Guidelines To Avoid Carryover Problems: 1)Calibrate the sprayer and apply herbicide accurately and uniformly: avoid overspray. 2) If incorporating, make sure it is done thoroughly and uniformly 3) Consider applying reduced rates of a persistent herbicide in combination with a less persistent herbicide. 4) Apply herbicide as early as possible and delay planting of the follow crop if carryover is suspected.
Safety Guidelines in Using Herbicides Herbicide Labels and Safety Guidelines Contains all information on the herbicide. Important for effective use from herbicides and safety to environment. Info provided: 1Product information 2Use information
3Safety information -Child Hazard Warning: All pesticide labels must bear the statement ”KEEP OUT OF REACH OF CHILDREN”. -Signal Words: DANGER, POISON, WARNING, CAUTION. -Hazards to Humans and Domestic Animals -Personal Protective Equipment (PPE) Statements: wearing personal protective equipment listed on the label: minimize your exposure.
The Correct Personal Protective Equipment
4Statement of Practical Treatment These statements tell you the first aid treatments recommended in case of exposure or poisoning. Typical statements include: -In case of contact with skin, wash immediately with plenty of soap and water. -In case of contact with eyes, flush with water for x minutes and get medical attention. -In case of inhalation exposure, move from contaminated area and get medical attention. -If swallowed, drink large quantities of milk, egg white, or water -- do not induce vomiting. -If swallowed, induce vomiting.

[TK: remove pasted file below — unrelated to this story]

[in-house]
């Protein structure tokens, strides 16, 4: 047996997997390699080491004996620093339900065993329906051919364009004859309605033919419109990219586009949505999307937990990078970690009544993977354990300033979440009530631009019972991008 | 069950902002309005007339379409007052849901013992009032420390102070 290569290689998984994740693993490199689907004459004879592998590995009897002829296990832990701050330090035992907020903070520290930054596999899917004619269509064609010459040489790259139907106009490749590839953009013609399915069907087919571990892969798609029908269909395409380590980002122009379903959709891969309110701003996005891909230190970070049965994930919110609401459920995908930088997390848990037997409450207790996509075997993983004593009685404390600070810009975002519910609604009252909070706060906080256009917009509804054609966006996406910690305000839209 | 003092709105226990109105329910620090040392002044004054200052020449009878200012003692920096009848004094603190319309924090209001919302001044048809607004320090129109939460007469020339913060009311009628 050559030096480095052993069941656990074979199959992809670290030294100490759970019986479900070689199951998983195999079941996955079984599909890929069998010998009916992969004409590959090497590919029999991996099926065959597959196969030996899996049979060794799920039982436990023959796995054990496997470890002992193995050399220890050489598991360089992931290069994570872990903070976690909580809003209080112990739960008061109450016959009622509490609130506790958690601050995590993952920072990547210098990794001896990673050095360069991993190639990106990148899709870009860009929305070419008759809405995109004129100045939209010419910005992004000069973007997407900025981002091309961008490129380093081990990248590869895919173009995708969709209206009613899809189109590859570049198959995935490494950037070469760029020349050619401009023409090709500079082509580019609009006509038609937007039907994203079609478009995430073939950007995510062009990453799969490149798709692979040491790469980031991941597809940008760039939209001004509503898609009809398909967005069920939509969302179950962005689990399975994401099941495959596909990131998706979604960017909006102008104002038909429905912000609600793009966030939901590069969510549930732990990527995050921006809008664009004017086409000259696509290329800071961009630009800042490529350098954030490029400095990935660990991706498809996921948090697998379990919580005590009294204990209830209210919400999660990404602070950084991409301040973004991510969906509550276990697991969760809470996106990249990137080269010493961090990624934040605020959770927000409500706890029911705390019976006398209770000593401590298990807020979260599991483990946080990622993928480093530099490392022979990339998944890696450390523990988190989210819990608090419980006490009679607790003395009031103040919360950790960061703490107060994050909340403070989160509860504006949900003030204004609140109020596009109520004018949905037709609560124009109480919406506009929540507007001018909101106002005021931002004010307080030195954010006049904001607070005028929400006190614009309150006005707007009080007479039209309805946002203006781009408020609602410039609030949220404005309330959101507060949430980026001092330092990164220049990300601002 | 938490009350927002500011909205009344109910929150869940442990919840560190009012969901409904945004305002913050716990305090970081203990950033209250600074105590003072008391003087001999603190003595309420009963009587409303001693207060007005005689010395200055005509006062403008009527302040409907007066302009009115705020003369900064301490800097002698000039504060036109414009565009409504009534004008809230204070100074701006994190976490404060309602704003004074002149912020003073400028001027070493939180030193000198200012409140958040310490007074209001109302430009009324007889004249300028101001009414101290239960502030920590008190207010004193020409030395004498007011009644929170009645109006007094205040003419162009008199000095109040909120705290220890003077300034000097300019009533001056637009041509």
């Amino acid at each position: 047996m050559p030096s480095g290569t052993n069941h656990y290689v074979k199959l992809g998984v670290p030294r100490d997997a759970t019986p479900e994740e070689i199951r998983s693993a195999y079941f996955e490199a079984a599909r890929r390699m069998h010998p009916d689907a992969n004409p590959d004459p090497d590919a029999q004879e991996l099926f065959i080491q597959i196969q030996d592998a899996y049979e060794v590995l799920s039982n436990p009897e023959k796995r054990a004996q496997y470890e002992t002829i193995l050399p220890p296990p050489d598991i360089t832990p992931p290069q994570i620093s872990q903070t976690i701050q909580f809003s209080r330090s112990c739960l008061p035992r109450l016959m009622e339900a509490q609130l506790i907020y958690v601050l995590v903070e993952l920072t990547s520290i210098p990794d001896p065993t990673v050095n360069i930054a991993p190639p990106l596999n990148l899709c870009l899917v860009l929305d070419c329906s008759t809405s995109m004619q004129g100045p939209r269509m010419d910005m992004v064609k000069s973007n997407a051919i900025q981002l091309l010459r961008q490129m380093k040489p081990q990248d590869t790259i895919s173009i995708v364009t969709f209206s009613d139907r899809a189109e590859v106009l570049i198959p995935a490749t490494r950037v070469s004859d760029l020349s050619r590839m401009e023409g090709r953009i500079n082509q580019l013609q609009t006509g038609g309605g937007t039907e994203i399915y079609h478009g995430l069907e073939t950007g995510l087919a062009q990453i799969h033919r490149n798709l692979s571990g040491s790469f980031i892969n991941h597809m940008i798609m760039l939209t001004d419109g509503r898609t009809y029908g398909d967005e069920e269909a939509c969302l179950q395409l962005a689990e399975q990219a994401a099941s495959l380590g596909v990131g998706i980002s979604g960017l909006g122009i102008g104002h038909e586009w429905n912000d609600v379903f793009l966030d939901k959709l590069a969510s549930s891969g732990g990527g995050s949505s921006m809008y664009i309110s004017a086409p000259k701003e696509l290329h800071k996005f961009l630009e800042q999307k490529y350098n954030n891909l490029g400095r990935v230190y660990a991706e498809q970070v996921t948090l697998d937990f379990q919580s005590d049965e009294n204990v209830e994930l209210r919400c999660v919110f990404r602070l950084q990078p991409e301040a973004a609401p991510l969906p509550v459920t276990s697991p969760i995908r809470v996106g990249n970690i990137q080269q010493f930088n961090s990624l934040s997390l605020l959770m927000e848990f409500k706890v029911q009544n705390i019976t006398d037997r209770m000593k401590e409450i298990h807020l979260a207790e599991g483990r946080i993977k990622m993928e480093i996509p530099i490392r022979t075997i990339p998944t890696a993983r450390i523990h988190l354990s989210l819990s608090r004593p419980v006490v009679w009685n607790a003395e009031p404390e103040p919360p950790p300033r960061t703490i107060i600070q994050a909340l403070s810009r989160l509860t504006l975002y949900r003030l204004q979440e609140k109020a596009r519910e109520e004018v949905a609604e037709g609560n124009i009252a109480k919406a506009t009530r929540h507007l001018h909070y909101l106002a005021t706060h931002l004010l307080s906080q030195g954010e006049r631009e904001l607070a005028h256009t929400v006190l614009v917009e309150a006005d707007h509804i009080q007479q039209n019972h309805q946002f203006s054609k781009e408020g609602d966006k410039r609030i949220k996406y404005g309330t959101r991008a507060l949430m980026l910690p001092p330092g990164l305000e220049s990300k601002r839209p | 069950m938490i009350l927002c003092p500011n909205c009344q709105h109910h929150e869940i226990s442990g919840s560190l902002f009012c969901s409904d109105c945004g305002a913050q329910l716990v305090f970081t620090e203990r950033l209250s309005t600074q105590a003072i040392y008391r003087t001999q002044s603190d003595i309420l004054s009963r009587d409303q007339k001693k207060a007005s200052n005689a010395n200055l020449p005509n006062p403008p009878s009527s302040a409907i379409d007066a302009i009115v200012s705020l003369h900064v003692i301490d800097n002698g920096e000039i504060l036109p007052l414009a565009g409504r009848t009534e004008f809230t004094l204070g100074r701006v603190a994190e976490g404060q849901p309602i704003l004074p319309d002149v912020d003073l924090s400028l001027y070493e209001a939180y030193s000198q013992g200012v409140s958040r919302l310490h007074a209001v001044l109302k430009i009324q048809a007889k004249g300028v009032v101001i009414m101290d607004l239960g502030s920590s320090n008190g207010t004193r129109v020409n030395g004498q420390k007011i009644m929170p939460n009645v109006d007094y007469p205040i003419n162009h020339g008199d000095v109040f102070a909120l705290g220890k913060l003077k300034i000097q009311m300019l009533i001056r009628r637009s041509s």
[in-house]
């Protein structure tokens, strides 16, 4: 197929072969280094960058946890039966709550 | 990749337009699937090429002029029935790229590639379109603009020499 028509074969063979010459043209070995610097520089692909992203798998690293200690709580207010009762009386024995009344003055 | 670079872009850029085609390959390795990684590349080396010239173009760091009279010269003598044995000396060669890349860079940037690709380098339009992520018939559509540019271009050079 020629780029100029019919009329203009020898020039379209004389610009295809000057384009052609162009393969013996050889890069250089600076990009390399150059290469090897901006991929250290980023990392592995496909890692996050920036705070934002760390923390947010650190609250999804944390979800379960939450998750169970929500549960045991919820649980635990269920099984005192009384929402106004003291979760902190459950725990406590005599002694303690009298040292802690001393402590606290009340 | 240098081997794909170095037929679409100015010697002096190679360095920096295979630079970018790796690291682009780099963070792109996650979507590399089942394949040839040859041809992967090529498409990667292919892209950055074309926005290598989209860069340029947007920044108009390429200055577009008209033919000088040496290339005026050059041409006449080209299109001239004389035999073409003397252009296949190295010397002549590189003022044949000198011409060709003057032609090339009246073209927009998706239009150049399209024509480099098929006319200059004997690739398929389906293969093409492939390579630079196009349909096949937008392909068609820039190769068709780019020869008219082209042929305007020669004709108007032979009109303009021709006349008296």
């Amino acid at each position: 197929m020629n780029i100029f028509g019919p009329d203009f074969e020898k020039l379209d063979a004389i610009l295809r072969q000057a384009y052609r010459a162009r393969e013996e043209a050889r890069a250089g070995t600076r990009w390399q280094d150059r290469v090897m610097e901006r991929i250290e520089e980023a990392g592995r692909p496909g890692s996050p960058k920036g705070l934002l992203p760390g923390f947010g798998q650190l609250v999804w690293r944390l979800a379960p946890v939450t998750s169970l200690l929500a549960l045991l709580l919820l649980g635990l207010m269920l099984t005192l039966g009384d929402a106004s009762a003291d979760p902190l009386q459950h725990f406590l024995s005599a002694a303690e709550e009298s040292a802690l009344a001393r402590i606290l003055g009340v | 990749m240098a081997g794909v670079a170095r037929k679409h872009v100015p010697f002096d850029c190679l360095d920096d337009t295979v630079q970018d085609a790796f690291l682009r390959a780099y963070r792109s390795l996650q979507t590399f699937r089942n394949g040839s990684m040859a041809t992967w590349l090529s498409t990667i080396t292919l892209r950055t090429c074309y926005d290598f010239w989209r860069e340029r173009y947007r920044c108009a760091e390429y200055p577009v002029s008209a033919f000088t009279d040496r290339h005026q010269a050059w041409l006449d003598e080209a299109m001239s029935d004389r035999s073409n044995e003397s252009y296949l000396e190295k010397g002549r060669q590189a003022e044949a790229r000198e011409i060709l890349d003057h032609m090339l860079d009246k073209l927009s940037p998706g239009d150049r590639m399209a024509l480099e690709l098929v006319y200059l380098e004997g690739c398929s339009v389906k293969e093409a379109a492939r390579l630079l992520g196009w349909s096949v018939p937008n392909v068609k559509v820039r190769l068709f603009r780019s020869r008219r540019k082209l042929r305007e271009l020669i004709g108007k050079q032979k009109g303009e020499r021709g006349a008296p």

5Physical or Chemical Hazards These statements will tell you of any special fire, explosion, or chemical hazards the product may pose. For example: -Flammable: Do not use, pour, spill, or store near heat or open flame. Do not cut or weld container. -Corrosive: Store only in a corrosion- resistant tank.
6Environmental Information Herbicides may be harmful to the environment. Some products are classified as RESTRICTED USE HERBICIDE because of a potential environmental hazard. Watch for special warning statements on the label concerning hazards to the environment. For example: -This product is highly toxic to bees. -This product is toxic to fish. -This product is toxic to birds and other wildlife.
Summary Read the label before purchasing the herbicide, to determine: -whether this is the herbicide you need for the job. -whether the herbicide can be applied using the application equipment available. Read the label before you mix the herbicide to determine: -necessary protective equipment for safe handling. -what you can mix with the product (compatibility). -how much product is required. -the proper mixing procedure.
Read the label before applying the herbicide to determine: -safety measures necessary. -when to apply. -where the herbicide can be used (railroads, rights-of-way, non-crop areas, industrial sites). -how to apply. -restrictions of use. Read the label before storing or disposing of the herbicide and container, to determine: -where and how to store. -how to properly clean and dispose of the container.
Handle Herbicides With Great Care..... Care about yourself Care about people working with you Care about the crops Care about other organisms Care about your environment